Customer service is recognized as one of the more stressful jobs, especially during a holiday season and pandemic that puts every customer in a fragile, irritable, fearful, and demanding mood. Stress has a negative effect on the ability of a customer service department to maintain productivity, accuracy, communication skills, and enthusiasm. Customer service managers who know how to motivate a team under those conditions are priceless.
In one Australian study, call center employees took more sick days than the nationwide average, 8.2 days compared to 7.4 days for all other careers. Moreover, an Eagle Hill Consulting survey found that 64% of U. S. workers believe their experience at work directly affects their ability to serve customers—stress is contagious.
To combat absenteeism and stress, the following skills are highly valued in customer service managers:
- The willingness to recognize others for their contribution. A survey by Authentic Recognition found that 29% of employees receive no recognition and 17% were only thanked for the efforts once during an entire year—that’s nearly half of all employees.
- An understanding of technology and metrics. Customer service may require a human touch but behind that is state-of-the art research, data gathering, and communication technology. Metrics may include Key Performance Indicators such as the number of customers served.
- Resilience to angry customers. Good managers are able to keep their composure, look for compromise or solutions, and—very important—step in without blame if a situation escalates. Good training will also ensure that the customer service team is able to step up when needed.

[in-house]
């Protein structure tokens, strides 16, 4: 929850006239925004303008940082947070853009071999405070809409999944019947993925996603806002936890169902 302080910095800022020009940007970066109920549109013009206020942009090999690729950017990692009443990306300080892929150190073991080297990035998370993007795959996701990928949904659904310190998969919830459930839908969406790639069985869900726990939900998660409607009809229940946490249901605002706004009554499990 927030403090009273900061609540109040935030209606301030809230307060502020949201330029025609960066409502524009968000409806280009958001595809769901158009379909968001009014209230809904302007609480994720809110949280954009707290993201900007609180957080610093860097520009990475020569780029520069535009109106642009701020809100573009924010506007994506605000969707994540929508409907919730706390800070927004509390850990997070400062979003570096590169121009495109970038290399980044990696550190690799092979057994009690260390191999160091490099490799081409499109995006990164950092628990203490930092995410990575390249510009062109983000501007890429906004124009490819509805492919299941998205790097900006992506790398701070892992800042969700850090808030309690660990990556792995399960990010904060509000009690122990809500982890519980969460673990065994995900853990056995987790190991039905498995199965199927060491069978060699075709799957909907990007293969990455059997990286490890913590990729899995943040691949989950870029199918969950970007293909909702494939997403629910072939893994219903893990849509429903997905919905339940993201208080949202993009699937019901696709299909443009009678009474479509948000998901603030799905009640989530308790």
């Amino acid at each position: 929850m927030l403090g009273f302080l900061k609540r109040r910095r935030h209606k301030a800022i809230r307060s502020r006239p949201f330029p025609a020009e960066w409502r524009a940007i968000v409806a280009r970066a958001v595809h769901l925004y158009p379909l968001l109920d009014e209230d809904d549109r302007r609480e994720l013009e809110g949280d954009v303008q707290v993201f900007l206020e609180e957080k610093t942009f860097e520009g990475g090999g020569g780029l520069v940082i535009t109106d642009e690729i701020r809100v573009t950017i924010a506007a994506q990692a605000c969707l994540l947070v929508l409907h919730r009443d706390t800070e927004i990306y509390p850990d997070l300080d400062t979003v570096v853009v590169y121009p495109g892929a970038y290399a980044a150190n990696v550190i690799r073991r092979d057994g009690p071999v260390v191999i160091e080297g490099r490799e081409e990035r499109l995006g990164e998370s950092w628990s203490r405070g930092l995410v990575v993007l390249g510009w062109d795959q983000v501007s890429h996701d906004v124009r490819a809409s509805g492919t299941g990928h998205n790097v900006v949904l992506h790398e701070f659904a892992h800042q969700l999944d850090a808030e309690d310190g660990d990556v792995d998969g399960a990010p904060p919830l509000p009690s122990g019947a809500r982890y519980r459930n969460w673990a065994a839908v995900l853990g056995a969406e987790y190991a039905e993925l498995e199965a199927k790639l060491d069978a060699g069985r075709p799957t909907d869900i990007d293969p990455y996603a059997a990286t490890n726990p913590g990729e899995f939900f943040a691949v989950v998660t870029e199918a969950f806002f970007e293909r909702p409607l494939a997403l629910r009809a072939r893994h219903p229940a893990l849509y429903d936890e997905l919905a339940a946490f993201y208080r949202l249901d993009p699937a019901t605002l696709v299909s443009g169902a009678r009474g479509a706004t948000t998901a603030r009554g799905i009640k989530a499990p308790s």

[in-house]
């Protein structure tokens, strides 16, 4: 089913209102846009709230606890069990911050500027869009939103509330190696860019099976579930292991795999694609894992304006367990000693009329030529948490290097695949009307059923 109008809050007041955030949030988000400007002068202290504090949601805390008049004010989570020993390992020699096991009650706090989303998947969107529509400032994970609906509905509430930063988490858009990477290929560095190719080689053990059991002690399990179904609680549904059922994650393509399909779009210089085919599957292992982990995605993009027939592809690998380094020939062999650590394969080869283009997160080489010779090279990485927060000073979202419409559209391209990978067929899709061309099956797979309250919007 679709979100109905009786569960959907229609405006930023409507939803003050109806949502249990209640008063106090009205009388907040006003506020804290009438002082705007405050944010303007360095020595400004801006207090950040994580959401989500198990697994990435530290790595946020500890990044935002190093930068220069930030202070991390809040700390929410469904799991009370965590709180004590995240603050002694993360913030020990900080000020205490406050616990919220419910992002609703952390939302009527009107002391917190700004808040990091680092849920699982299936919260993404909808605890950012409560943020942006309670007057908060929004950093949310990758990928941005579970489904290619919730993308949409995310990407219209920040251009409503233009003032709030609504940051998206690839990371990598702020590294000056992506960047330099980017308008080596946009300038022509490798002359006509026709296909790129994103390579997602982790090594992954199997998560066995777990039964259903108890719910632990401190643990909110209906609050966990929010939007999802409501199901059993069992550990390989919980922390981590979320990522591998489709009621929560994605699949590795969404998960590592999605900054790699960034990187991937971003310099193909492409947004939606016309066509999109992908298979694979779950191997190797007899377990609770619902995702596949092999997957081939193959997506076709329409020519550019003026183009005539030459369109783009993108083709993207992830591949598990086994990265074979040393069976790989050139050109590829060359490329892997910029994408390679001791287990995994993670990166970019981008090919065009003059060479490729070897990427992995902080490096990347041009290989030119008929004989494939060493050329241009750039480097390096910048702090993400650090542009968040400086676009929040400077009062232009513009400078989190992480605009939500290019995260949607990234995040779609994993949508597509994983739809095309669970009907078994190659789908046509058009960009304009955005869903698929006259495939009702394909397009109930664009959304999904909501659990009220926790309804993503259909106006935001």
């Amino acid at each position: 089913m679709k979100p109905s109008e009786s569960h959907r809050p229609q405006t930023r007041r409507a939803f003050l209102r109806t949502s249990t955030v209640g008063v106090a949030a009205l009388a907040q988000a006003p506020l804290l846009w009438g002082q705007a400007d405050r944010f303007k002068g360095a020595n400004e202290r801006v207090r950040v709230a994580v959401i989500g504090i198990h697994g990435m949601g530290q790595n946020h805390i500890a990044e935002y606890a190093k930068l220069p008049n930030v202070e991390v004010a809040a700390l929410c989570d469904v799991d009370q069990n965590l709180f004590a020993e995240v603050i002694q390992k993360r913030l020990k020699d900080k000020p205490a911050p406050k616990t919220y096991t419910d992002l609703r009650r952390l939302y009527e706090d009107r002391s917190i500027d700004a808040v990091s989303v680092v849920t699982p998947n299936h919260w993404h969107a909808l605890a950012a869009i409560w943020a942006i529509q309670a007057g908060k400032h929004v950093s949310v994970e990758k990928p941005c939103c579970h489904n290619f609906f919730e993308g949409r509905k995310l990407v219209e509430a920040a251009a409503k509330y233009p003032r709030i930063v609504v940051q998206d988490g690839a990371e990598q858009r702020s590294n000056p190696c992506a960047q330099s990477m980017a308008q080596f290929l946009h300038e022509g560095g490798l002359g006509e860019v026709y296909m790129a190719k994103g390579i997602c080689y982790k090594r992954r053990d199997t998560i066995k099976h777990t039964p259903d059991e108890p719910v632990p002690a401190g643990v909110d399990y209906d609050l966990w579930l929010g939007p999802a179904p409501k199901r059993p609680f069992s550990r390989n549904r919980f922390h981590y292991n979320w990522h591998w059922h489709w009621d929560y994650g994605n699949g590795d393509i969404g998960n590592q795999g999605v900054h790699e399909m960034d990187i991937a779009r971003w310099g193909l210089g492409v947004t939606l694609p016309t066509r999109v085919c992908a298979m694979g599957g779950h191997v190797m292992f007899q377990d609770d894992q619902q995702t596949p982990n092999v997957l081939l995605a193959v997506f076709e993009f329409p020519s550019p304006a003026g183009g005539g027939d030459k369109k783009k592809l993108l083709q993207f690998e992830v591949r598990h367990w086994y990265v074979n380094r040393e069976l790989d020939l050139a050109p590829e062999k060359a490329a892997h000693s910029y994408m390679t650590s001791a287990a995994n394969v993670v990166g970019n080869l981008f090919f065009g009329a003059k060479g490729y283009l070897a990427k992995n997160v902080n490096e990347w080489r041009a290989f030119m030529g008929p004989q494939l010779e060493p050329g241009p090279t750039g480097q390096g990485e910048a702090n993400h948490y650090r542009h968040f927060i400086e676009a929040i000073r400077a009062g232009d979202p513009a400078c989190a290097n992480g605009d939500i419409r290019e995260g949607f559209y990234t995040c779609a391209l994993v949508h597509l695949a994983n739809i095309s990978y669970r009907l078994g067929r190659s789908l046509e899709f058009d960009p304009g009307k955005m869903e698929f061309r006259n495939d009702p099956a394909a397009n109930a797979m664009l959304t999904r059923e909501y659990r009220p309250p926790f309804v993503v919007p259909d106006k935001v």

Your ability to provide these skills and others (such as communication skills, knowledge of industry specific programs, and collaboration) is key to career advancement and to changing jobs. You may want to take courses such as managing a customer contact center and team, building customer loyalty, and using customer surveys to improve service. A college degree may or may not be necessary, depending on the company.
The Bureau of Labor Statistics forecasts a 10% growth rate for customer service jobs, which is higher than the average of all occupations. While artificial intelligence will (and already has) take over some customer service jobs and responsibilities, even artificial intelligence (AI) needs customer service representatives to fix problems! As many industry specialists point out, jobs that require feeling and empathy are beyond the reach of AI.
Contact Robin’s Resumes® if you need help creating a resume that gets you started or advances your career in customer service management.